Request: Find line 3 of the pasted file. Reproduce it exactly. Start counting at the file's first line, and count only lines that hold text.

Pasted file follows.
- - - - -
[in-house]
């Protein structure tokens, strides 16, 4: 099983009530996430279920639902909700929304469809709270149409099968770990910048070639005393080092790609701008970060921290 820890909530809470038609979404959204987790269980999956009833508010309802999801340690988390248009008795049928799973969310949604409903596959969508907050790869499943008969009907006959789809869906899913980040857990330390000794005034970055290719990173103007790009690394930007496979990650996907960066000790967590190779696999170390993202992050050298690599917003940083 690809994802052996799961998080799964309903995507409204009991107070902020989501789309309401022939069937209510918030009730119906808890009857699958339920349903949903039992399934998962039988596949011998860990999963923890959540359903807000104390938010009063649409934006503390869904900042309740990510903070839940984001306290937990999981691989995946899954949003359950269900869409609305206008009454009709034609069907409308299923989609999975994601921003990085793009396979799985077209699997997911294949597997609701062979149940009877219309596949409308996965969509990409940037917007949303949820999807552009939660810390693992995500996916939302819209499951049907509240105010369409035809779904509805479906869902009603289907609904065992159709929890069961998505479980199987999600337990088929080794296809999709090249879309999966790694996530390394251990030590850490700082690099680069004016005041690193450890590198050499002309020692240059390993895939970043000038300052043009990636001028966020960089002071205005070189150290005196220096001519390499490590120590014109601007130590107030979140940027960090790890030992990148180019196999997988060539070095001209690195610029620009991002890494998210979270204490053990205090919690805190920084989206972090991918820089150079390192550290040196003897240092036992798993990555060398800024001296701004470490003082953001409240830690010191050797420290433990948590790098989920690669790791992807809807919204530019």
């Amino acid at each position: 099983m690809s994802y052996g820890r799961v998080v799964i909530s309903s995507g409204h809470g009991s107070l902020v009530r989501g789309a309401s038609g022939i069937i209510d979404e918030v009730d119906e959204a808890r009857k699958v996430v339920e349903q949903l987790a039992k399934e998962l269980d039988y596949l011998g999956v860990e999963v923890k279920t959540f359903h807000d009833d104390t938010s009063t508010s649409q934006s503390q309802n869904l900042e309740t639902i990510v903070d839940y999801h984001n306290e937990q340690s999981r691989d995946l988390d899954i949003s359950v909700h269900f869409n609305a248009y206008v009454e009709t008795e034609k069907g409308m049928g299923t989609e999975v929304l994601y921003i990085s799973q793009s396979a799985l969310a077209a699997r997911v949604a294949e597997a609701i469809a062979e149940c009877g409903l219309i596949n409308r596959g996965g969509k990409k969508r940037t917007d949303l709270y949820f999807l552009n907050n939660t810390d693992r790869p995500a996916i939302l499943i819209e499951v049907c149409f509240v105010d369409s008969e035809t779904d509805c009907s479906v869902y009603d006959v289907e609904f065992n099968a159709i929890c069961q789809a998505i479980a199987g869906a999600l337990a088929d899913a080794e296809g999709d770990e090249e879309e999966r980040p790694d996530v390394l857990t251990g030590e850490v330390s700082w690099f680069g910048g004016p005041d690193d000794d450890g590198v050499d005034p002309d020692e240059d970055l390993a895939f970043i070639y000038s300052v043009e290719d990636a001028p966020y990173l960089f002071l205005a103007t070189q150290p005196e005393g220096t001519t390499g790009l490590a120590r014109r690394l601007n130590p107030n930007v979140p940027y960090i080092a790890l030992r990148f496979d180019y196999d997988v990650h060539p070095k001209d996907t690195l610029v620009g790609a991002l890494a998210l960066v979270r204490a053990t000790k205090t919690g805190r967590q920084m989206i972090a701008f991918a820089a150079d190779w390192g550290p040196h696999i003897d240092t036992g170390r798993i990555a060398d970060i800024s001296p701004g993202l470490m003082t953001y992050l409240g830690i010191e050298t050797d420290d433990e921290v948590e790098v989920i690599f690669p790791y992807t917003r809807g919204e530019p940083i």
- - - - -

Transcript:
């Amino acid at each position: 099983m690809s994802y052996g820890r799961v998080v799964i909530s309903s995507g409204h809470g009991s107070l902020v009530r989501g789309a309401s038609g022939i069937i209510d979404e918030v009730d119906e959204a808890r009857k699958v996430v339920e349903q949903l987790a039992k399934e998962l269980d039988y596949l011998g999956v860990e999963v923890k279920t959540f359903h807000d009833d104390t938010s009063t508010s649409q934006s503390q309802n869904l900042e309740t639902i990510v903070d839940y999801h984001n306290e937990q340690s999981r691989d995946l988390d899954i949003s359950v909700h269900f869409n609305a248009y206008v009454e009709t008795e034609k069907g409308m049928g299923t989609e999975v929304l994601y921003i990085s799973q793009s396979a799985l969310a077209a699997r997911v949604a294949e597997a609701i469809a062979e149940c009877g409903l219309i596949n409308r596959g996965g969509k990409k969508r940037t917007d949303l709270y949820f999807l552009n907050n939660t810390d693992r790869p995500a996916i939302l499943i819209e499951v049907c149409f509240v105010d369409s008969e035809t779904d509805c009907s479906v869902y009603d006959v289907e609904f065992n099968a159709i929890c069961q789809a998505i479980a199987g869906a999600l337990a088929d899913a080794e296809g999709d770990e090249e879309e999966r980040p790694d996530v390394l857990t251990g030590e850490v330390s700082w690099f680069g910048g004016p005041d690193d000794d450890g590198v050499d005034p002309d020692e240059d970055l390993a895939f970043i070639y000038s300052v043009e290719d990636a001028p966020y990173l960089f002071l205005a103007t070189q150290p005196e005393g220096t001519t390499g790009l490590a120590r014109r690394l601007n130590p107030n930007v979140p940027y960090i080092a790890l030992r990148f496979d180019y196999d997988v990650h060539p070095k001209d996907t690195l610029v620009g790609a991002l890494a998210l960066v979270r204490a053990t000790k205090t919690g805190r967590q920084m989206i972090a701008f991918a820089a150079d190779w390192g550290p040196h696999i003897d240092t036992g170390r798993i990555a060398d970060i800024s001296p701004g993202l470490m003082t953001y992050l409240g830690i010191e050298t050797d420290d433990e921290v948590e790098v989920i690599f690669p790791y992807t917003r809807g919204e530019p940083i």